On 25 January 2021, Amigo announced that it is proceeding with the next stage of the Scheme of Arrangement which it proposed in December.
Amigo is proposing a Scheme because it can’t afford to pay refunds to all the customers who were given unaffordable loans. It says it is likely to go into insolvency if the Scheme is not approved.
About a million Amigo customers are being texted or emailed about the Scheme. This includes current customers – the borrowers and guarantors for the current 150,000 loans – and all previous customers whose loans have been repaid. This is what the text says:
If you have taken out or guaranteed a loan with Amigo, you may be affected by a scheme of arrangement that ALL Scheme Ltd is proposing with its creditors. You may be a creditor if Amigo owes you compensation. Please go to www.amigoscheme.co.uk and read the ‘Practice Statement Letter’ which provides important information about the process. You should do this as soon as possible. If you do not act promptly, you will lose the opportunity to vote at the Scheme meeting, expected to be in late-April 2021. Further, if the Scheme is approved and then you do not make your claim in the Scheme by the claims submission deadline (expected to be in mid-November 2021), you will lose your opportunity to submit a claim in the Scheme.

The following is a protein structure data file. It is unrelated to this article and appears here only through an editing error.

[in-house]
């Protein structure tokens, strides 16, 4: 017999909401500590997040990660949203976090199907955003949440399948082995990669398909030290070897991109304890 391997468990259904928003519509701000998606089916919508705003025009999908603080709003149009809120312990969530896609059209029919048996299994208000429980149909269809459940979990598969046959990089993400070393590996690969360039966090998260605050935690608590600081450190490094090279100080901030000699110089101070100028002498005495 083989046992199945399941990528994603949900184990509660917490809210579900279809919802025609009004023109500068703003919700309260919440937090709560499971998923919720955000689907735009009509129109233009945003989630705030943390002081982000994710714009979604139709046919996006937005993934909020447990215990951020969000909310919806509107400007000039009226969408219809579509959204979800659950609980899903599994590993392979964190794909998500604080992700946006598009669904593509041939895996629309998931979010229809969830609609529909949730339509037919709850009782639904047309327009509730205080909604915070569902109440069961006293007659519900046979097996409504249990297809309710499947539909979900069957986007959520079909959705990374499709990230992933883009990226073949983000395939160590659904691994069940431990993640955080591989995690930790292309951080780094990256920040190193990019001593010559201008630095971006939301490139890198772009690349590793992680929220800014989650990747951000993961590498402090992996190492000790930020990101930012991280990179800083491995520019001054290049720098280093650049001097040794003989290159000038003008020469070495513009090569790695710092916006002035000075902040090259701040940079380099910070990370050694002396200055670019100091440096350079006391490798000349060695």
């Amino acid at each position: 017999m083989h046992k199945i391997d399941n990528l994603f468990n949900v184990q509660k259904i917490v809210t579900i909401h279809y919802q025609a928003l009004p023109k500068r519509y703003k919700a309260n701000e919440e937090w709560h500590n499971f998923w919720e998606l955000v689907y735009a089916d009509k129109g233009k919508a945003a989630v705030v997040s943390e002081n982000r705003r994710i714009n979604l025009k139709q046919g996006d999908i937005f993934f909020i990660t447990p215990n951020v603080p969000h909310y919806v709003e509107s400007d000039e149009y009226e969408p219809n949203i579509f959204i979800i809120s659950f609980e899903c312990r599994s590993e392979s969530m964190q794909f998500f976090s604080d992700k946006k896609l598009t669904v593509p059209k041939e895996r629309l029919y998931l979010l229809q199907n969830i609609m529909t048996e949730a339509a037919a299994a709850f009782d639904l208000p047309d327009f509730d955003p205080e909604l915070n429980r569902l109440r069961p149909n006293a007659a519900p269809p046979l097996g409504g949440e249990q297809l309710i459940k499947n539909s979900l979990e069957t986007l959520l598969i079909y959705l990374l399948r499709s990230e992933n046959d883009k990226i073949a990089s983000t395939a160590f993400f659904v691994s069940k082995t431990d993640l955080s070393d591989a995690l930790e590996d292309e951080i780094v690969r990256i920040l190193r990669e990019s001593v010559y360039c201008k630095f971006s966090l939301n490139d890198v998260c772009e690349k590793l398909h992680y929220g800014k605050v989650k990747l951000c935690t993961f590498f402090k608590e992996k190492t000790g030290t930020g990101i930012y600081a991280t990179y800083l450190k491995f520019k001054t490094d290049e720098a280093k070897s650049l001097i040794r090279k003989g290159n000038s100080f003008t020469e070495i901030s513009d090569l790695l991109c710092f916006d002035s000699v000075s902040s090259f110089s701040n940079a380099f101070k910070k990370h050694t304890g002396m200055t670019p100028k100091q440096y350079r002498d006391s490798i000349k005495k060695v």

This article provides a brief summary of the Scheme for customers – the stages of the Approval process and what will happen in the Scheme if it is approved. If you read this first, then reading the full PSL document afterwards may be easier.
The approval process for the Scheme
The proposed timeline for Scheme approval is:
30 March – First Court Hearing